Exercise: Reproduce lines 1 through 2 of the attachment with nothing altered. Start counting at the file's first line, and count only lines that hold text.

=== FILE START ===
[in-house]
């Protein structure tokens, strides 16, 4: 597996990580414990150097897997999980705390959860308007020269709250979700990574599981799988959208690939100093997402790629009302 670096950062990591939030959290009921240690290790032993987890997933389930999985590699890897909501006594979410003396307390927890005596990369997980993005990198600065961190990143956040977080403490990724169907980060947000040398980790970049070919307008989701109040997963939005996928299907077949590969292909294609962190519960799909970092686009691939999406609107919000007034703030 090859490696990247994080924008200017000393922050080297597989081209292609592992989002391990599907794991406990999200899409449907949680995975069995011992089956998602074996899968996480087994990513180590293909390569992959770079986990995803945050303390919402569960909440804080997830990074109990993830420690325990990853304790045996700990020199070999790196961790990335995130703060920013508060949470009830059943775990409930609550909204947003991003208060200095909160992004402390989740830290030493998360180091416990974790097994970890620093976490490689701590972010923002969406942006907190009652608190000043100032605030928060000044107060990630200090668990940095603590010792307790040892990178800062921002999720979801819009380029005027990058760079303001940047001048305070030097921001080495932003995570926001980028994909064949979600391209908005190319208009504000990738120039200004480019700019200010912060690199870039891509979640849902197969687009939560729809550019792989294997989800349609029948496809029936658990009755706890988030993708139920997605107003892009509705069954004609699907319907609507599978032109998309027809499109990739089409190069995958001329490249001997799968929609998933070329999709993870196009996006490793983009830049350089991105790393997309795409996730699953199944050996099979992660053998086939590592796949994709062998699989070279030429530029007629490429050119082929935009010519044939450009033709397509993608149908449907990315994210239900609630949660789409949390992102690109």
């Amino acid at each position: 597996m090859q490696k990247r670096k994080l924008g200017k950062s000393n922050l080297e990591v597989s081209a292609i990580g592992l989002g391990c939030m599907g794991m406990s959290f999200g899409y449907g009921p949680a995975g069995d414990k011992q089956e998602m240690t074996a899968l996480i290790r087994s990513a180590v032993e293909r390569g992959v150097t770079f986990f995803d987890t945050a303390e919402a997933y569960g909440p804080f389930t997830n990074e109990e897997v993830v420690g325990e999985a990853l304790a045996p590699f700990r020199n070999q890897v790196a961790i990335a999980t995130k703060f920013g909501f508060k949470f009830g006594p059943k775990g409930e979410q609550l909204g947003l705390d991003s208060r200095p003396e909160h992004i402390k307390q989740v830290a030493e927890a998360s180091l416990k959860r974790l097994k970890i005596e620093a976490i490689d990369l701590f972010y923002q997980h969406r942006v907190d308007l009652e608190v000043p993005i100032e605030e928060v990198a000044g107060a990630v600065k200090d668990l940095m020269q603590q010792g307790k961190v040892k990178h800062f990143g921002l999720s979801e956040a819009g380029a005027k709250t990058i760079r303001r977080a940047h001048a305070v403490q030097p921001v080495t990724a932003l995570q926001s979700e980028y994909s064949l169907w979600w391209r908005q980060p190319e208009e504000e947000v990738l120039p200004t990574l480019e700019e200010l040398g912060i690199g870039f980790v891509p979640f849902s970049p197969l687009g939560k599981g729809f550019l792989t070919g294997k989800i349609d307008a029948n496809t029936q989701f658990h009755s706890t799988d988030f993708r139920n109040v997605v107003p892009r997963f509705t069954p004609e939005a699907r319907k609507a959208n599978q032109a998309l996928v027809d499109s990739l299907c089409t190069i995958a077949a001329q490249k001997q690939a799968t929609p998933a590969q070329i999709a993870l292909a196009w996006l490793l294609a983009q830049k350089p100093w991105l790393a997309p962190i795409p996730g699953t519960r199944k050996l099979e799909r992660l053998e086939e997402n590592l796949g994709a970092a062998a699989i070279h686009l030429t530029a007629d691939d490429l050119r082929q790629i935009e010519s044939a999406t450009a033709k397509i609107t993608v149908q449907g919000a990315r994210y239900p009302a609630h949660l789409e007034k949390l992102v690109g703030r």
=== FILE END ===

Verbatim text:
[in-house]
């Protein structure tokens, strides 16, 4: 597996990580414990150097897997999980705390959860308007020269709250979700990574599981799988959208690939100093997402790629009302 670096950062990591939030959290009921240690290790032993987890997933389930999985590699890897909501006594979410003396307390927890005596990369997980993005990198600065961190990143956040977080403490990724169907980060947000040398980790970049070919307008989701109040997963939005996928299907077949590969292909294609962190519960799909970092686009691939999406609107919000007034703030 090859490696990247994080924008200017000393922050080297597989081209292609592992989002391990599907794991406990999200899409449907949680995975069995011992089956998602074996899968996480087994990513180590293909390569992959770079986990995803945050303390919402569960909440804080997830990074109990993830420690325990990853304790045996700990020199070999790196961790990335995130703060920013508060949470009830059943775990409930609550909204947003991003208060200095909160992004402390989740830290030493998360180091416990974790097994970890620093976490490689701590972010923002969406942006907190009652608190000043100032605030928060000044107060990630200090668990940095603590010792307790040892990178800062921002999720979801819009380029005027990058760079303001940047001048305070030097921001080495932003995570926001980028994909064949979600391209908005190319208009504000990738120039200004480019700019200010912060690199870039891509979640849902197969687009939560729809550019792989294997989800349609029948496809029936658990009755706890988030993708139920997605107003892009509705069954004609699907319907609507599978032109998309027809499109990739089409190069995958001329490249001997799968929609998933070329999709993870196009996006490793983009830049350089991105790393997309795409996730699953199944050996099979992660053998086939590592796949994709062998699989070279030429530029007629490429050119082929935009010519044939450009033709397509993608149908449907990315994210239900609630949660789409949390992102690109």